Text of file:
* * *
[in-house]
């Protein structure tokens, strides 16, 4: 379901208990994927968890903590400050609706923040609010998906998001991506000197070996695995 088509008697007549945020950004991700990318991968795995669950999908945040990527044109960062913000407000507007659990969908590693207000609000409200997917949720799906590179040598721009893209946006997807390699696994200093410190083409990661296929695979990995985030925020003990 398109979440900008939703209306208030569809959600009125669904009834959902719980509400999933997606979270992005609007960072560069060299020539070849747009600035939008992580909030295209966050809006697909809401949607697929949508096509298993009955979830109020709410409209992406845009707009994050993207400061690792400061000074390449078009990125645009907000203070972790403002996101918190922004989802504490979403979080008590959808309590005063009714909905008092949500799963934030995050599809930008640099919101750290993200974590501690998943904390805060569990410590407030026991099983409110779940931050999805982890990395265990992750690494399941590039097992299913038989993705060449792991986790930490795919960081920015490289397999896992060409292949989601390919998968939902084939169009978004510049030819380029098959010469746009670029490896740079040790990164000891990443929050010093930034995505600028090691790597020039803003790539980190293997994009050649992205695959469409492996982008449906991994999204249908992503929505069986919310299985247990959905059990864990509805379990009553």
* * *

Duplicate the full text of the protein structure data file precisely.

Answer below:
[in-house]
């Protein structure tokens, strides 16, 4: 379901208990994927968890903590400050609706923040609010998906998001991506000197070996695995 088509008697007549945020950004991700990318991968795995669950999908945040990527044109960062913000407000507007659990969908590693207000609000409200997917949720799906590179040598721009893209946006997807390699696994200093410190083409990661296929695979990995985030925020003990 398109979440900008939703209306208030569809959600009125669904009834959902719980509400999933997606979270992005609007960072560069060299020539070849747009600035939008992580909030295209966050809006697909809401949607697929949508096509298993009955979830109020709410409209992406845009707009994050993207400061690792400061000074390449078009990125645009907000203070972790403002996101918190922004989802504490979403979080008590959808309590005063009714909905008092949500799963934030995050599809930008640099919101750290993200974590501690998943904390805060569990410590407030026991099983409110779940931050999805982890990395265990992750690494399941590039097992299913038989993705060449792991986790930490795919960081920015490289397999896992060409292949989601390919998968939902084939169009978004510049030819380029098959010469746009670029490896740079040790990164000891990443929050010093930034995505600028090691790597020039803003790539980190293997994009050649992205695959469409492996982008449906991994999204249908992503929505069986919310299985247990959905059990864990509805379990009553």